Saturday, 28 February 2015

Maxwell Gray in Sanatogen ad shock

Cross-posted from A Wren-like Note: the odd bit of detail on the Newport-born author Maxwell Gray (Mary Gleed Tuttiett) continues to surface, often via researching something else. A sidetrack on patent medicines while writing the ATURFUQIL piece brought something of a surprise: Maxwell Gray giving a celebrity endorsement for the patent remedy Sanatogen.

Historically, Sanatogen - invented by the Bauer Chemical Company - was a preparation of 95% casein (milk curd - largely protein) and 5% sodium glycerophosphate. The American Medical Association's 1911 Nostrums and Quackery (Internet Archive nostrumsquackery00amerrich) explains how the reality - that it was a harmless and nutritious, if "ridiculously overpriced" food - differed from the sales pitch, that hyped it as a "tonic food" that "revitalizes the overworked nervous system" and offered "A New Life for Nervous Sufferers" (see pages 347-349).

Ad highlighted in Nostrums and Quackery
The following advert with MG's testimonial appeared in various publications such as The Athenaeum (1909), The Solicitors’ Journal and Weekly Reporter (1909), The London Standard (1909), The Spectator (1910), and (slightly modified) The Sketch (1922).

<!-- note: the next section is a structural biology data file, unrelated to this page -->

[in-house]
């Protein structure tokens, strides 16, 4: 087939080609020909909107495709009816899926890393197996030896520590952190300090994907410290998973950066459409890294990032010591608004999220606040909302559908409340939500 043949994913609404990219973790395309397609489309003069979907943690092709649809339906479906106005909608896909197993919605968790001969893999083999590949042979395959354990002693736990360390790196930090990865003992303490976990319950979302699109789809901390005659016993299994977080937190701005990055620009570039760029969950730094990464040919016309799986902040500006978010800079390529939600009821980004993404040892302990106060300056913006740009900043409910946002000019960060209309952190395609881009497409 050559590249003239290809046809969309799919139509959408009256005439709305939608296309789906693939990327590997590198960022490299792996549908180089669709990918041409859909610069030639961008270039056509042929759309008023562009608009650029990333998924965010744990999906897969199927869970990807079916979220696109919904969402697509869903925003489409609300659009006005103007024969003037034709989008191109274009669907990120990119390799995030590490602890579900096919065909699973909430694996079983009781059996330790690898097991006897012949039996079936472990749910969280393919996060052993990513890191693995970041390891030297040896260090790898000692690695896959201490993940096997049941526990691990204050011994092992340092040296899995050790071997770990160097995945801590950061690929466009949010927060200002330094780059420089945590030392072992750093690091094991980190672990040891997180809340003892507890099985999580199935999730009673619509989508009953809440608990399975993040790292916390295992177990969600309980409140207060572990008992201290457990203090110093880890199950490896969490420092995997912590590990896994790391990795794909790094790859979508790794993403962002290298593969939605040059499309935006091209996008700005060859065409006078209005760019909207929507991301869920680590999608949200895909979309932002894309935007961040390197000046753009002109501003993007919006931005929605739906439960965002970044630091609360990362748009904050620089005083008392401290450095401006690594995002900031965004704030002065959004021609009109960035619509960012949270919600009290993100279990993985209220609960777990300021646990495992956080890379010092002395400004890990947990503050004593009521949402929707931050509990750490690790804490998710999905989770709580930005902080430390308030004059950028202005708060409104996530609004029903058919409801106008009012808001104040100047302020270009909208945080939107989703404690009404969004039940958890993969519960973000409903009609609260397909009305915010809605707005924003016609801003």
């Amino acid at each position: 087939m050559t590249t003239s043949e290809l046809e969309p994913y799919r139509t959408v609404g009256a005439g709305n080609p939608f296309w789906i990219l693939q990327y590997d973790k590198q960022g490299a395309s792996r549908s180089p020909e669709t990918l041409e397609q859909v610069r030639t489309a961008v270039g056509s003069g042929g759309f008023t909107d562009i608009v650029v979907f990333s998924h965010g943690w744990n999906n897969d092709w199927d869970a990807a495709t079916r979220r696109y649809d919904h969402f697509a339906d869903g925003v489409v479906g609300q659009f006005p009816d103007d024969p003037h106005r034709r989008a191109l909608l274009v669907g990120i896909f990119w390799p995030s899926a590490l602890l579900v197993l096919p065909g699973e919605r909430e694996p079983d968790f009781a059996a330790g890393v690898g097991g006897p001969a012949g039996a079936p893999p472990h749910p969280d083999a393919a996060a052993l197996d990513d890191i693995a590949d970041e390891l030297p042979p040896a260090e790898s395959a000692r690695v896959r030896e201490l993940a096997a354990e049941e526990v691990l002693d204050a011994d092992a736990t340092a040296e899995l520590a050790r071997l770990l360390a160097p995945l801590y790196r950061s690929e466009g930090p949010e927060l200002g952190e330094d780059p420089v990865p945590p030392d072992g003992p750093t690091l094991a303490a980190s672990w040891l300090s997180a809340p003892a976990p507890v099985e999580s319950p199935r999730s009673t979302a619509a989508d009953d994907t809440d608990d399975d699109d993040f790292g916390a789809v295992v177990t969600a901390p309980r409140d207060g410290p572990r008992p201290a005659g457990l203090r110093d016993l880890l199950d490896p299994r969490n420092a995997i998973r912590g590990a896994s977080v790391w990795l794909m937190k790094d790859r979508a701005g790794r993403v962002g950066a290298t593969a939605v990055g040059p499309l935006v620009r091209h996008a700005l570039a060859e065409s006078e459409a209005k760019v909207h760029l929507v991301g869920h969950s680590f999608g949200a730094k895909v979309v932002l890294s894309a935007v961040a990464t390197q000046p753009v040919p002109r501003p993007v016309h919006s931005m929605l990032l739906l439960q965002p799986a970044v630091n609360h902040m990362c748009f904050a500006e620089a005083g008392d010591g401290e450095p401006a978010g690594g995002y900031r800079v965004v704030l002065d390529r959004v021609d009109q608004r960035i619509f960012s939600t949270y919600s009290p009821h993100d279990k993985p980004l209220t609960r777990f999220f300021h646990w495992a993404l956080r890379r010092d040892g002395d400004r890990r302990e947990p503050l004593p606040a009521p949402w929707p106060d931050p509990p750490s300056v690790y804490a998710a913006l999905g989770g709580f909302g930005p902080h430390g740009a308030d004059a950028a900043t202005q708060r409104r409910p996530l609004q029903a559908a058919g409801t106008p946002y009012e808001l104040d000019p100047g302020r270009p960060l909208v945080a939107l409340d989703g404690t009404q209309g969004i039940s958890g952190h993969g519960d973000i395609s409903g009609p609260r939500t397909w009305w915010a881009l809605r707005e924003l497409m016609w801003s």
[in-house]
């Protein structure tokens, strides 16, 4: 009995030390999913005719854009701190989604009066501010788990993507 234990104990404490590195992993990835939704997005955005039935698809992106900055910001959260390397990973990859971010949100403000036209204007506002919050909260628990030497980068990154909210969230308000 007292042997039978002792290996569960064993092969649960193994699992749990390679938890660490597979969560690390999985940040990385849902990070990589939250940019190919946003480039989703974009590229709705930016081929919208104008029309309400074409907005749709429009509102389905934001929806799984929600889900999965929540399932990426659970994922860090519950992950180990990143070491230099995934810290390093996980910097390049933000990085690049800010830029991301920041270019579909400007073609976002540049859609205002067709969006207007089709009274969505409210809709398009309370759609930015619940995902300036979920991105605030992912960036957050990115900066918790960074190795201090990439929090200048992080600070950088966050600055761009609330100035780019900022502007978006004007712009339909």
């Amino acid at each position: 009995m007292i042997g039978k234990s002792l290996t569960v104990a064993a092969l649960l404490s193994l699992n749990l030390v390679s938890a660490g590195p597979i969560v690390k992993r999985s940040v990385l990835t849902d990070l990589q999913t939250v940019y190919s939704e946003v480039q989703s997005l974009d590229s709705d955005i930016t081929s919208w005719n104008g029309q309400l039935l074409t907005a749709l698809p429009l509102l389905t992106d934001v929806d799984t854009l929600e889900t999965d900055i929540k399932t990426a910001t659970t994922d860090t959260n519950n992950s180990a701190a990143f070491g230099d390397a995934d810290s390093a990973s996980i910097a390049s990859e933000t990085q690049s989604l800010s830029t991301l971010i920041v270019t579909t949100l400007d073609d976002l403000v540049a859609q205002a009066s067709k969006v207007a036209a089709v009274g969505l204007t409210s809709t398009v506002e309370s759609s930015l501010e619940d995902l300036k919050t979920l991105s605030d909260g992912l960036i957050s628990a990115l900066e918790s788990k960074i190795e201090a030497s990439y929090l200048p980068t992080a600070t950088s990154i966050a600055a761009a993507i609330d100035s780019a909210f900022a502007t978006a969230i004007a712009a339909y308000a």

What about Sanatogen
Ten thousand doctors have written in praise of Sanatogen. Thirty thousand doctors throughout the world are known to prescribe it. Hundreds of thousands of people have been restored from conditions of grave illness to complete health by its use. Among them are many well known men and women who have voluntarily testified to the debt they owe Sanatogen in restoring in restoring their health. A selection from their letters is published below.
What Celebrities Say about Sanatogen
Maxwell Gray - The Writer: "I have found Sanatogen helpful in digestive troubles and nervous weakness. I have taken it from time to time under medical advice."
It's probably uncharitable to point out the turnaround from MG's stated aversion to advertising in her 1902 rant A Plea for the Silence of the Novelist - "the charm of a world undefiled by advertisements". Her poor health and reduced circumstances in later life probably explain why she sold out.

Even posthumously (she died in 1923), she was being cited in Sanatogen ads, such as this one in the Argus (Melbourne), 3 April 1928, page 20 (image via Trove, National Library of Australia digitisation project).

The list of celebrities cited in the Australian ad:
It's worth checking out; most of them are once-popular authors that have faded into obscurity.

- RG

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